|dc.description||The subject of the Master's thesis: The Employees' Understanding of their Role and the
Representation of a Job as an Organisation based on the example of the Integration
In the given paper the author's main subject of inquiry was the answer to the question „What
is the employees' of the Integration Foundation personal role awareness like (i.e. The
understanding and expectations concerning the goals and content of their work, satisfaction
and motivation) in the context of the organisation and how is this connected to their
understanding of the role of the organisation in the society?“ through two main aspects.
The first aspect is the individuals' relation to structure or the job, which is based on the
typology by the English culturologist Margareth Archer, where she divides people into meta-,
autonomous and community reflexive and simply passive categories. According to her
metareflexive people are rather orientated towards reaching a higher cultural ideal,
autonomous reflexives wish to promote their own personal career and community reflexives
devote mostly to their home and friends and what happens at work is not so relevant for them.
Passive and the type that do not have an active attitude towards the goals of their life and
things just happen to them.
Secondly, as a basis of study the author used the organisation theories referenced in Maaja
Vadi's research and tied them to Archer's typology.
In order to perfect the theory of organisation the author looked at Garreth Morgan's
organisation metaphors, which helped characterise the contradictory roles in the Integration
Foundation. Mostly the mechanistic and „brain“ type of holographic organization were
focused on and as well were tied to Archer's typology.
The empirical material for the study was gathered by internal communication audit and later
qualitative research (focus group and in-depth interview). In addition, in some cases the
results of the external communication audit were taken into consideration.
When introducing the Integration Foundation the author analysed its goals, vision, mission,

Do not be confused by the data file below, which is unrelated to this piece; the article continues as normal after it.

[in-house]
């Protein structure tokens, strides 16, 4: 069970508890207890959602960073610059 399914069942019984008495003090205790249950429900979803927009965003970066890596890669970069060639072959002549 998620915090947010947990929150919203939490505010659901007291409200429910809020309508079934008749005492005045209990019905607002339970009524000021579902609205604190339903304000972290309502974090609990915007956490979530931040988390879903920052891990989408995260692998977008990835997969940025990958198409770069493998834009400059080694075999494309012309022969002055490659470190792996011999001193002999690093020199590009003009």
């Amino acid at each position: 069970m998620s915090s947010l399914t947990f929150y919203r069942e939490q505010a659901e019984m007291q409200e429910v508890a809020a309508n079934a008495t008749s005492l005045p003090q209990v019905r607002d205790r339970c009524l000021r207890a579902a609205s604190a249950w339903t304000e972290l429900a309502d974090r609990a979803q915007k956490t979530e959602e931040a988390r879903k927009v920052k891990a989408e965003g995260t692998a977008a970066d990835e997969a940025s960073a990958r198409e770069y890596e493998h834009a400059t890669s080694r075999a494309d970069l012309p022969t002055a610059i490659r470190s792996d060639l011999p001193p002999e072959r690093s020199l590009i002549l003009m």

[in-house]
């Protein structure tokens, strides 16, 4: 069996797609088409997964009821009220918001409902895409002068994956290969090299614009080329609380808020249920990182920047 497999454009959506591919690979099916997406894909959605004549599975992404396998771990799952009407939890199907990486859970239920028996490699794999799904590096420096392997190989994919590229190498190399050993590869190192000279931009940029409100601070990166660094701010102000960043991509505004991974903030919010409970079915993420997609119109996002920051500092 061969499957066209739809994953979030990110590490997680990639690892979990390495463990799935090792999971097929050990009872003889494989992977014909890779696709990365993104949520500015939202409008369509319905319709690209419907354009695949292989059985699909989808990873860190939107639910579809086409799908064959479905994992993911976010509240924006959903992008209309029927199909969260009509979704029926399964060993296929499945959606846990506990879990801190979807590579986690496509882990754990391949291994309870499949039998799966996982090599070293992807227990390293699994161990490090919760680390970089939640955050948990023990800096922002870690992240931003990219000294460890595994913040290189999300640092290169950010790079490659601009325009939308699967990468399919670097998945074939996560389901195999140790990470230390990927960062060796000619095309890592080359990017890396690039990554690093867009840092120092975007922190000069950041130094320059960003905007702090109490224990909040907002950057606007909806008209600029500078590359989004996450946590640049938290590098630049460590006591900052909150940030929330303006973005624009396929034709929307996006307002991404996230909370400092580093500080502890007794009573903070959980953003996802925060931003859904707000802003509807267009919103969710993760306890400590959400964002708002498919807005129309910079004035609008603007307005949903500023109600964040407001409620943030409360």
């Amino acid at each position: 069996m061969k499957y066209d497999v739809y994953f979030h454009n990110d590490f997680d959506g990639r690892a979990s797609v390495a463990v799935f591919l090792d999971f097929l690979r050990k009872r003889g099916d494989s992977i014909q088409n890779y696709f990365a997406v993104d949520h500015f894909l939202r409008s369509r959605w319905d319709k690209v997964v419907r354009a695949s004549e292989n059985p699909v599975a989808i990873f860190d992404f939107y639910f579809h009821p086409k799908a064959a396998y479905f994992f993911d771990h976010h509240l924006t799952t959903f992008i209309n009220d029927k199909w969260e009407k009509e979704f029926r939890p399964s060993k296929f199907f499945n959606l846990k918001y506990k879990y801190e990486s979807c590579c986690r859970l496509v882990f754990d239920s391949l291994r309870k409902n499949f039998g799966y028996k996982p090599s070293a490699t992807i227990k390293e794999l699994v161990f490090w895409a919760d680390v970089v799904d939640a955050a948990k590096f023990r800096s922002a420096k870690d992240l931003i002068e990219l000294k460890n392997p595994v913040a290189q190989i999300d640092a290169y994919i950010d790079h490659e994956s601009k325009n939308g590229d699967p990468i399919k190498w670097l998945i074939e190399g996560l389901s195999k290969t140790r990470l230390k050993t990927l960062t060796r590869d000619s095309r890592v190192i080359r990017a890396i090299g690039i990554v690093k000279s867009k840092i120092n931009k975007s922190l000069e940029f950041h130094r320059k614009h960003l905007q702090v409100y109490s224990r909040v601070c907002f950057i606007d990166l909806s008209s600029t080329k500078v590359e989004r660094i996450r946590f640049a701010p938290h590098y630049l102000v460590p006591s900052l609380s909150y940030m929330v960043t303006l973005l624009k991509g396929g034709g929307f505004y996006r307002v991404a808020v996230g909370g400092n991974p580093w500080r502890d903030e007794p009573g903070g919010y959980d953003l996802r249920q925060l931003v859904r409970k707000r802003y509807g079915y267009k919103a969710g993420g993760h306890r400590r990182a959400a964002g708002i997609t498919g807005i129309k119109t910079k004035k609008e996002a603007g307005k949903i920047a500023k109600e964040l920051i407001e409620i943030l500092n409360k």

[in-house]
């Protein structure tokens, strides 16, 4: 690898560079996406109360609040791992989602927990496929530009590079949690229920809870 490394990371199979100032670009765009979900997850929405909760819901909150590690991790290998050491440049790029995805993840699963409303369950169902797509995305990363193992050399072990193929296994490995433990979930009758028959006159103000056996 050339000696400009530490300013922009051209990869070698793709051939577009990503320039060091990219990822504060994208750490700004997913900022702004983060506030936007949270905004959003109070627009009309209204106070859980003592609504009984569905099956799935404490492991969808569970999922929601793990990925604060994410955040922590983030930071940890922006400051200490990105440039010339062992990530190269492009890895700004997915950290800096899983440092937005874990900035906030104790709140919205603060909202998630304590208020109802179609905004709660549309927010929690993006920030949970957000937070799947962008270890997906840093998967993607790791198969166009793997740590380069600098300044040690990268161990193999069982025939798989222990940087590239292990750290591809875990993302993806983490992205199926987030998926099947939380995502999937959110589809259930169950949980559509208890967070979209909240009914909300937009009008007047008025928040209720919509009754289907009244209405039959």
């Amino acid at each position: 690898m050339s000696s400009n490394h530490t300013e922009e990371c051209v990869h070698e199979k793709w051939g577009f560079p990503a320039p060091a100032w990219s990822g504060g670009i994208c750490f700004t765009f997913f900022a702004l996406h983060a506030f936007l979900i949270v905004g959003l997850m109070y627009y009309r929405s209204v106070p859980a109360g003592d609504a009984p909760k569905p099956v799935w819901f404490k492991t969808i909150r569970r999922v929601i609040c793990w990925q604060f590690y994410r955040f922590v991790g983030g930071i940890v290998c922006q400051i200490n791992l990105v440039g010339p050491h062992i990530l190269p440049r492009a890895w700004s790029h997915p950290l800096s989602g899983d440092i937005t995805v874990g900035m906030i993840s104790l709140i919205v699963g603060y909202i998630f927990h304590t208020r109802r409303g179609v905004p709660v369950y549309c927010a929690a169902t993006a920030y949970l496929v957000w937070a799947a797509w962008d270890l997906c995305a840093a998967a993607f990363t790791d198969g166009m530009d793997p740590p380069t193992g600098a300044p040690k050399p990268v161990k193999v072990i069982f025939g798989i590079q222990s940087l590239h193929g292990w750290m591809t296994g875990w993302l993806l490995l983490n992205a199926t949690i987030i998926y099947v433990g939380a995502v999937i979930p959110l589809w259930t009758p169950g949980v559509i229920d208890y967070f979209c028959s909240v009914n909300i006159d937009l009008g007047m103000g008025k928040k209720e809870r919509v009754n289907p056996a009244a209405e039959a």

structure and values and discovered that in belonging to several sector at a time this
organisation is most similar to the quasi-NGO (QANGO) disquisition which most common in
England. This kind of organisations in form belong to the non-profit sector, but in reality are
governed by the state and in the boards of such organisations are mostly politicians.
After that the author analysed in opposition pairs the empirical data by incorporating the
recipients' answers in the qualitative study with other studies carried out in the foundation.
Towards the end patterns of sensing a work position at the Integration Foundation were
formed where a table to be analysed was created by tables of thematic opposition pairs
according to which end of the scale the employees were placed in preceding research. 4
clearly distinct groups formed. Firstly groups A and B, who viewed the foundation as fundcentred
(group B was separate because people who belonged in this group accepted this role
of a formal cash machine). Secondly groups C and D, to whom the foundation was rather
politics-centred (group D was distinct because of a clearer sense of being a team). Thirdly
group E, which viewed the foundation as competence-centred and finally group F, to which
the Integration Foundation was a formal place of work, the role of which is not important.
From the viewpoint of independence and political influence the most important conclusion
was that those who feel a stronger political influence have, according to their own words, less
freedom and liberty of choice. This kind of situation is very negative to the metareflexive
type, but the community and autonomous type are rather more content with the foundation's
role as in reality still an agent of the government. Towards political influence and
independence group A was critical, group B more acquiescent, groups C and D understanding
The metareflexive type in particular connected their own motivation with the ability to say